Trey Wingenter Dominates In Double-A Bullpen

Trey Wingenter had already shot past 6-foot-2 as a rising senior when he showed up at camp for a summer travel team looking to catch or play first base. It didn’t take long for Atlanta Blue Jays pitching coach Steve Loureiro to lure Wingenter to a more suitable spot on the diamond: the mound.

“That,” Wingenter said, “changed my life.” The Huntsville, Ala., native began reaching 90 mph after receiving his first real instruction under Loureiro. The righthander threw three no-hitters his senior year at Jones High, and then added a few more inches to his frame and ticks to his fastball at Auburn. Wingenter was pitching at 95 mph when the Padres selected him in the 17th round in in 2015.

Today, the 23-year-old—a reliever at Double-A San Antonio in 2017—stands 6-foot-7 and touches 100 mph.

The latest jump in velocity arrived after an actual offseason.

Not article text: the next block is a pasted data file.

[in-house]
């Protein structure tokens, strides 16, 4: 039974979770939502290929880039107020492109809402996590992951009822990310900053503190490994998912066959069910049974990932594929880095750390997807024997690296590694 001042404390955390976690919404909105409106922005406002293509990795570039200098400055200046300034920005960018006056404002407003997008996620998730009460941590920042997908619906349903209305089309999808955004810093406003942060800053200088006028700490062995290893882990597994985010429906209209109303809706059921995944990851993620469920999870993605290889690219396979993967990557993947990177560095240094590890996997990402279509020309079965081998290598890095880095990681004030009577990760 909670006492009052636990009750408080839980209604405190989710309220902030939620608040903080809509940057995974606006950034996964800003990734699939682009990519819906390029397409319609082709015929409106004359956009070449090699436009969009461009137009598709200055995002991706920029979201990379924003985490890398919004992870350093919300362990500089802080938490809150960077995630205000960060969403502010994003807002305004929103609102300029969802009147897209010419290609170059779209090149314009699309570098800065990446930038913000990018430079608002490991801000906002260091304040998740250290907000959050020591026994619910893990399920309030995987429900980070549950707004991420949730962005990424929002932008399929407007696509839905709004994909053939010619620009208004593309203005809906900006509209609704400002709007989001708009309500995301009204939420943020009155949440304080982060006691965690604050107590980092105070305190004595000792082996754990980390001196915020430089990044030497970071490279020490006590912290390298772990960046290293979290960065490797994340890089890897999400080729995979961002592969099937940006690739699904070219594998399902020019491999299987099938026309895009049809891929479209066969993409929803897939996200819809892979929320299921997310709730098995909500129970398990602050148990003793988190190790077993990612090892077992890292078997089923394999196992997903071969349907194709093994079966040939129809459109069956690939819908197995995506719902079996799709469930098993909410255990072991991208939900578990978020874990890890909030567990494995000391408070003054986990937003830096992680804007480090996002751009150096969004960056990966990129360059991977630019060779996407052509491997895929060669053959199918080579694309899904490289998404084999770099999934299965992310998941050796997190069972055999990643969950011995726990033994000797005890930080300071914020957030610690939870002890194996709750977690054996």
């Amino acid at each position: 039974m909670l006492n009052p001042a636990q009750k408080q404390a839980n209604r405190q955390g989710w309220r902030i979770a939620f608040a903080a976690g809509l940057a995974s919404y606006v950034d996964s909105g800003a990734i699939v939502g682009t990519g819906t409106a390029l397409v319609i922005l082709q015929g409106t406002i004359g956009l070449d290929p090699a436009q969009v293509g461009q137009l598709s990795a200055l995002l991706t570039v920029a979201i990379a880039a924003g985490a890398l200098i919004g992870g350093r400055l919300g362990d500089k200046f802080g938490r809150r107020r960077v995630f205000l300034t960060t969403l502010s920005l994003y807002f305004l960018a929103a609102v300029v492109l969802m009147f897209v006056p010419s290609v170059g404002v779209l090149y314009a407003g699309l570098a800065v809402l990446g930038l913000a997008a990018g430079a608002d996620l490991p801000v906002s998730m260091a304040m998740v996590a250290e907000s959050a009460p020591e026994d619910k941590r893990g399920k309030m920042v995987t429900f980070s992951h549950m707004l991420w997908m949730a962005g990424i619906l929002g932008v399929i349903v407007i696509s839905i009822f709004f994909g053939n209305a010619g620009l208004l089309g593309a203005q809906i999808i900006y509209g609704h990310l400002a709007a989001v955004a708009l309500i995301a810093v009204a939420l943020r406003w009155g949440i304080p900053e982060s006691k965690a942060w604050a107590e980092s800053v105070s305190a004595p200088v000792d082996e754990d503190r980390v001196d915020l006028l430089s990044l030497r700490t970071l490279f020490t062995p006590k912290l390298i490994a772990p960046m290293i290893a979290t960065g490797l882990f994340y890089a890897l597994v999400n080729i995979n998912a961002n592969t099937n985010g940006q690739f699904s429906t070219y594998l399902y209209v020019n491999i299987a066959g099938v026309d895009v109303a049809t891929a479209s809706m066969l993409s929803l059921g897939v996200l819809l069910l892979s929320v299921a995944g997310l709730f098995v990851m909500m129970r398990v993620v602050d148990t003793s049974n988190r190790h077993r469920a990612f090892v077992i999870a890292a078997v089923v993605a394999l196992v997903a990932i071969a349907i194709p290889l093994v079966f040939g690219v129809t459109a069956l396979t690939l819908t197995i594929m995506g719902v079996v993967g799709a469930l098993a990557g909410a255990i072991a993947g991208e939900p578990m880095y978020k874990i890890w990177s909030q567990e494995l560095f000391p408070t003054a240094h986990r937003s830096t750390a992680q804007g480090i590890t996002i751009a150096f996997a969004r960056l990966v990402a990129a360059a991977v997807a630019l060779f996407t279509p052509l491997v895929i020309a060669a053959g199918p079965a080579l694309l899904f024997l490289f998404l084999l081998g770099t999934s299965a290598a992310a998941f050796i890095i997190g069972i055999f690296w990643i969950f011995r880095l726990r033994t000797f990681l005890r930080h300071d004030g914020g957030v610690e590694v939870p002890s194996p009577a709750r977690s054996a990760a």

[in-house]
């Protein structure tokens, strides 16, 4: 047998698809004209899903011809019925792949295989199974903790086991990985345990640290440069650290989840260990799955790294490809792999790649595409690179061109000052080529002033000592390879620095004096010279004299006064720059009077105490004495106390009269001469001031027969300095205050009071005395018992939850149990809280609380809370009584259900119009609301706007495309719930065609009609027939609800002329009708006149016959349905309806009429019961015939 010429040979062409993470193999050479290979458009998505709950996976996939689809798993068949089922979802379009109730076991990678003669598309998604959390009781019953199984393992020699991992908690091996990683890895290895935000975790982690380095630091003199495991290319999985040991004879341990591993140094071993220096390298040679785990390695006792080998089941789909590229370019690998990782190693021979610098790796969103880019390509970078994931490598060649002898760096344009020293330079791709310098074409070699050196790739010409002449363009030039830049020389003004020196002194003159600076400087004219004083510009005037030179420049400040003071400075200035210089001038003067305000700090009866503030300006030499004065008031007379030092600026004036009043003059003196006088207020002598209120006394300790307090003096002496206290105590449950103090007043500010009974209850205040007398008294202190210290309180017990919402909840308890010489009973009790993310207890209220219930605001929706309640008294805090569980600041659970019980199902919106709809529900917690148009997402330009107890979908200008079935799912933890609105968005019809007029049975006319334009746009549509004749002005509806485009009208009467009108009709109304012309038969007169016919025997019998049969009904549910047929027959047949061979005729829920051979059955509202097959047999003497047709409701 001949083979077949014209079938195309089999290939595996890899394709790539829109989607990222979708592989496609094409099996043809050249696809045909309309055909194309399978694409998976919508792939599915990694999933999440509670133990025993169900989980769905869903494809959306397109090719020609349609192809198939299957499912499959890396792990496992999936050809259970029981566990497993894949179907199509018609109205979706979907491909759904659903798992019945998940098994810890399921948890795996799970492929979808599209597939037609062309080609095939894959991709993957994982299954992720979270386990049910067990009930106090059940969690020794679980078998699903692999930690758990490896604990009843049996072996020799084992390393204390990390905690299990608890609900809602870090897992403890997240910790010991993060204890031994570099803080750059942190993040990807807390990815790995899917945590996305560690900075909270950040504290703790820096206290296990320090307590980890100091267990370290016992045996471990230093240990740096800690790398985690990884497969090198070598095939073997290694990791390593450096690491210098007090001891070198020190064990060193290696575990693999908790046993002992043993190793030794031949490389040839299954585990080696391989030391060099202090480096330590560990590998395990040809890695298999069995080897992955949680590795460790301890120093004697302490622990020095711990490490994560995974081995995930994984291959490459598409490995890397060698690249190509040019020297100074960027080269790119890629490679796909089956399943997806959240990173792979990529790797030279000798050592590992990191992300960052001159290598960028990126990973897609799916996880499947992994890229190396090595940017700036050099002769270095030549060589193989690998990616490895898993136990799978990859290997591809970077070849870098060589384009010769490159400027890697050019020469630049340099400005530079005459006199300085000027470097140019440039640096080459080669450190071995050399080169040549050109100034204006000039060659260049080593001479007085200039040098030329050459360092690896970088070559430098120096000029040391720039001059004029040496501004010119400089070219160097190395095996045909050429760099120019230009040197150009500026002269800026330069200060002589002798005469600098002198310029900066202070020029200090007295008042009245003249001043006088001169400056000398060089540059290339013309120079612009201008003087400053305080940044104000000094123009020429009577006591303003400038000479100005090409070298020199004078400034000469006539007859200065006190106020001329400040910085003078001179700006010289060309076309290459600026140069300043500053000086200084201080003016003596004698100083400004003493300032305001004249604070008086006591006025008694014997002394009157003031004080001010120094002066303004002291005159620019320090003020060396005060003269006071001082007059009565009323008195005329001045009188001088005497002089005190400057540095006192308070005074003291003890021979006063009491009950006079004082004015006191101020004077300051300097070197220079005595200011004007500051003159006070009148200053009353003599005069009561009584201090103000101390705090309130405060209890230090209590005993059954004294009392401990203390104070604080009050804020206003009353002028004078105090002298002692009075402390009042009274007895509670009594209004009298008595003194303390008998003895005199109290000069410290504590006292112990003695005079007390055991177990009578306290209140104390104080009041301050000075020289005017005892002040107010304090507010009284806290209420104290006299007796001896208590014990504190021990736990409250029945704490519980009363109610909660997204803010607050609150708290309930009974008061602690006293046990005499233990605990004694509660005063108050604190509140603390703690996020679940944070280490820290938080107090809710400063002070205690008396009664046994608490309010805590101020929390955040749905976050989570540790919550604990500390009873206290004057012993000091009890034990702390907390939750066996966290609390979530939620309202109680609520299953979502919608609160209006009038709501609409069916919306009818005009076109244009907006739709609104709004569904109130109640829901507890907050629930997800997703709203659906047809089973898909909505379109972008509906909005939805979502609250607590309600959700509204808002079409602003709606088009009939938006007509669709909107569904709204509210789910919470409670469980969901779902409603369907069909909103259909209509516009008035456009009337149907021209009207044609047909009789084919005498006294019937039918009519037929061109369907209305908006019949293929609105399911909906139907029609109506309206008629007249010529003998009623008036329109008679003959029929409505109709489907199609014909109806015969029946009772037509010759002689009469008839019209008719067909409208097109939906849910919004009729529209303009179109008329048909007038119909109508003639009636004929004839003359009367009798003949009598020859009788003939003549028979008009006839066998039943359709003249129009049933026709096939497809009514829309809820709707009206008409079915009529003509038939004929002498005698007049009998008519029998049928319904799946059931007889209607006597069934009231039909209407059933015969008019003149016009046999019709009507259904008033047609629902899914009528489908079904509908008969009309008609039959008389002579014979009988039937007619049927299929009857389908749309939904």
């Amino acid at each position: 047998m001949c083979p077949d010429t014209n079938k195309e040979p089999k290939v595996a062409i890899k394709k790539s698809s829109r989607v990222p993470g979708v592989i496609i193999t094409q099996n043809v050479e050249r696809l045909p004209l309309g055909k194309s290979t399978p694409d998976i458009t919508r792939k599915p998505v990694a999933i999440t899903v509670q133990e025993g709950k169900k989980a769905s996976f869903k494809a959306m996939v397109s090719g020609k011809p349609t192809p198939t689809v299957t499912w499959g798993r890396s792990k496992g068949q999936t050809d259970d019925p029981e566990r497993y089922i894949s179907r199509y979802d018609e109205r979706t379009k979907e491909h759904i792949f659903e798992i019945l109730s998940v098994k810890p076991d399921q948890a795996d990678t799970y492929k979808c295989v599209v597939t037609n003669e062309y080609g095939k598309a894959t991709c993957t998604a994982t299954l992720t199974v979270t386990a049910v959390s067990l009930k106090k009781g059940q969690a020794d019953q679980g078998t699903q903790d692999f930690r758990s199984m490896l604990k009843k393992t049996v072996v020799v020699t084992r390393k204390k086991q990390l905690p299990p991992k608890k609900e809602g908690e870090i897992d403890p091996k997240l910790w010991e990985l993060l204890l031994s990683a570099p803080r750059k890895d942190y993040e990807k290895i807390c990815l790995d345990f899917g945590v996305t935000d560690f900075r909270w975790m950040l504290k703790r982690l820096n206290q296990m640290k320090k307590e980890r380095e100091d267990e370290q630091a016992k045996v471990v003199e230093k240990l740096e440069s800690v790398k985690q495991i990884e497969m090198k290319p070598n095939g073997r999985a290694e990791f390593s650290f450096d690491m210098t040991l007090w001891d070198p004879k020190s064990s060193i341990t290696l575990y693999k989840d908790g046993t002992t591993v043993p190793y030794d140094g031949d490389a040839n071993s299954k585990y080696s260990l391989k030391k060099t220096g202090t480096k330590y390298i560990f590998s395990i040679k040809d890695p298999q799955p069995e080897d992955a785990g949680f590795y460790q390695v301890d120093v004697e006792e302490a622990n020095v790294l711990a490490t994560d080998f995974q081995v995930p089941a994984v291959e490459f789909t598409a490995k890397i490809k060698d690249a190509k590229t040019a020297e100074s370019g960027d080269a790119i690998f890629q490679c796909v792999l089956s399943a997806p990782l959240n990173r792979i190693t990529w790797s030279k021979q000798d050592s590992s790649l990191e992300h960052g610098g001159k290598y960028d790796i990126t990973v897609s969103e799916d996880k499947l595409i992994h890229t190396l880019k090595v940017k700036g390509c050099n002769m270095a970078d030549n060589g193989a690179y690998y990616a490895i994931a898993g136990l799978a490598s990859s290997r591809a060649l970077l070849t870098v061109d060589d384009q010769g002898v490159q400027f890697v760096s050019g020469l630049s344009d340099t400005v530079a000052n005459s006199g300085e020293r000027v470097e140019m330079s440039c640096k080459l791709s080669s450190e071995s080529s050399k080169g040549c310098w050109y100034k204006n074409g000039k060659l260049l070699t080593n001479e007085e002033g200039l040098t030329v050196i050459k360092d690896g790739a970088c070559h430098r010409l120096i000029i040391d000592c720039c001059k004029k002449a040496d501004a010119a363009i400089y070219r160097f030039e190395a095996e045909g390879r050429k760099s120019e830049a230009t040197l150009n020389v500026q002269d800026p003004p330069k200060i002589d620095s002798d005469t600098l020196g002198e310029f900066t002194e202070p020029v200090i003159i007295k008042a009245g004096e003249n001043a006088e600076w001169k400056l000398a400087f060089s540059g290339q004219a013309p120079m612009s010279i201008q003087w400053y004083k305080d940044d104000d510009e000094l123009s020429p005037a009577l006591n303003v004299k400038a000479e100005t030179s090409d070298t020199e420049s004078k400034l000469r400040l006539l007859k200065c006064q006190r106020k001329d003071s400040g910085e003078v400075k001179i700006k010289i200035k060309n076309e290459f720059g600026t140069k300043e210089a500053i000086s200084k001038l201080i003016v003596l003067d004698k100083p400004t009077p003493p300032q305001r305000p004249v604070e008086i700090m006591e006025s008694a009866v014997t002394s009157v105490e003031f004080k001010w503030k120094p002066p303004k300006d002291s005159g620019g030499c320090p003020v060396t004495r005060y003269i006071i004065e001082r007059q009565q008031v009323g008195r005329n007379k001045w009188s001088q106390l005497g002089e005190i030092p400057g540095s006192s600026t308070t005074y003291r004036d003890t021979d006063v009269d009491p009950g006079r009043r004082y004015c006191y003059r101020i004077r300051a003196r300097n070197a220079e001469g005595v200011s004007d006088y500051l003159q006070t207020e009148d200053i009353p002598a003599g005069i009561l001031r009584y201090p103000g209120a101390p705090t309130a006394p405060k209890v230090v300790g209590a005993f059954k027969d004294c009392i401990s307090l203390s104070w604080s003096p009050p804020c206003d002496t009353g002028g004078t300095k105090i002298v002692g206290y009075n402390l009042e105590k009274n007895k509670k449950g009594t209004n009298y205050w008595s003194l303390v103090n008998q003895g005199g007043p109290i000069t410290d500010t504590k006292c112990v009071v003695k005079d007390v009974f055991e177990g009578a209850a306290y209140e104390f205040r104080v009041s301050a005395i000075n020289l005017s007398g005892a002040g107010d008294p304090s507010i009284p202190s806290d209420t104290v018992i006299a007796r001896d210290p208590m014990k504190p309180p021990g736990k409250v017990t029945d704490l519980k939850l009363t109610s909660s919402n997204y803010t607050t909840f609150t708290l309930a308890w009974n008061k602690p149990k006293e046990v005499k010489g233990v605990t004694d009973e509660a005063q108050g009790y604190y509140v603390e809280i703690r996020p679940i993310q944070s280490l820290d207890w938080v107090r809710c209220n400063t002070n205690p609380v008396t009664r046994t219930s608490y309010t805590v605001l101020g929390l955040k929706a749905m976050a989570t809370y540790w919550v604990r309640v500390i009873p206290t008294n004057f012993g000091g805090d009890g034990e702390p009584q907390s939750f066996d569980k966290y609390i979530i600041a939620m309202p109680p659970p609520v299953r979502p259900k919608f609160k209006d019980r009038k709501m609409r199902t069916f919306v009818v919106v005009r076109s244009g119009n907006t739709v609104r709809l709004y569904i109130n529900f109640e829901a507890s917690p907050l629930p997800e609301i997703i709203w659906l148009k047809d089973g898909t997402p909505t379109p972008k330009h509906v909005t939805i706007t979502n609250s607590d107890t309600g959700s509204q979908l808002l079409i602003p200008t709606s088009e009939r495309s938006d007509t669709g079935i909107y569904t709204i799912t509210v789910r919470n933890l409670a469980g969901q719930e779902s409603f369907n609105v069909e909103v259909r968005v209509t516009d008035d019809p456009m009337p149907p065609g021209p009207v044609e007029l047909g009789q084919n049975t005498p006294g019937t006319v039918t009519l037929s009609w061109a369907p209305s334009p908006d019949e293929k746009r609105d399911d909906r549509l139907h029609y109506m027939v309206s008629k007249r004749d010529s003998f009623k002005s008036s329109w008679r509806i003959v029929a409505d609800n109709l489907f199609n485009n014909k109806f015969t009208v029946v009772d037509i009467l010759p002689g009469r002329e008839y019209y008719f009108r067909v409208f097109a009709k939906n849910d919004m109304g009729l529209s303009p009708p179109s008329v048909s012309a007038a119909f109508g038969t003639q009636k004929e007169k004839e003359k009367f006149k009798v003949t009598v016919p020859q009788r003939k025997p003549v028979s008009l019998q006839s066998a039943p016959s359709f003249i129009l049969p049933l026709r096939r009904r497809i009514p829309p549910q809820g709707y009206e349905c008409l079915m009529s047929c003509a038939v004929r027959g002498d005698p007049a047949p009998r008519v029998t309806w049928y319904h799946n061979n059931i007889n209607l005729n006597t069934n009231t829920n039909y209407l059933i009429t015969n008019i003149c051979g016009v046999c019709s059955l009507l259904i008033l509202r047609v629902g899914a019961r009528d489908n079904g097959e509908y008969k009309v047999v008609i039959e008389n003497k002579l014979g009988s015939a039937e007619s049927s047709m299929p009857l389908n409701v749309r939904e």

“My arm was hanging a little bit going into (my pro debut in 2015),” Wingenter said. “Then finally after that first year, after (instructional league), I got to put the ball down and not throw for the first time in four years. I think that let everything heal up. I worked with some good people in the offseason on strength and conditioning and getting my body to work in its best fashion.

“When I came back in spring training (in 2016), my arm felt great for the first time in years, and my velocity starting going up.”

Discovering an effective slider was the final piece for Wingenter as he settled into the Missions’ bullpen. Armed with a grip lifted from Charles Nading, a San Antonio teammate until his July release, Wingenter pushed his strikeout rate to a career-best 12.1 per nine innings in 2017 while fashioning a 2.45 ERA, 20 saves and career-low .193 opponent average over 47.2 innings.

“(The velocity) helps, but the thing that’s improved throughout the year is his slider,” San Antonio manager Phillip Wellman said. “Sometimes it’s just absolutely unfair when he throws a 99-100 (mph) fastball and comes back with an 0-2 slider. He’s made a lot of hitters look bad.”

Up next: Triple-A hitters—if not major league hitters.


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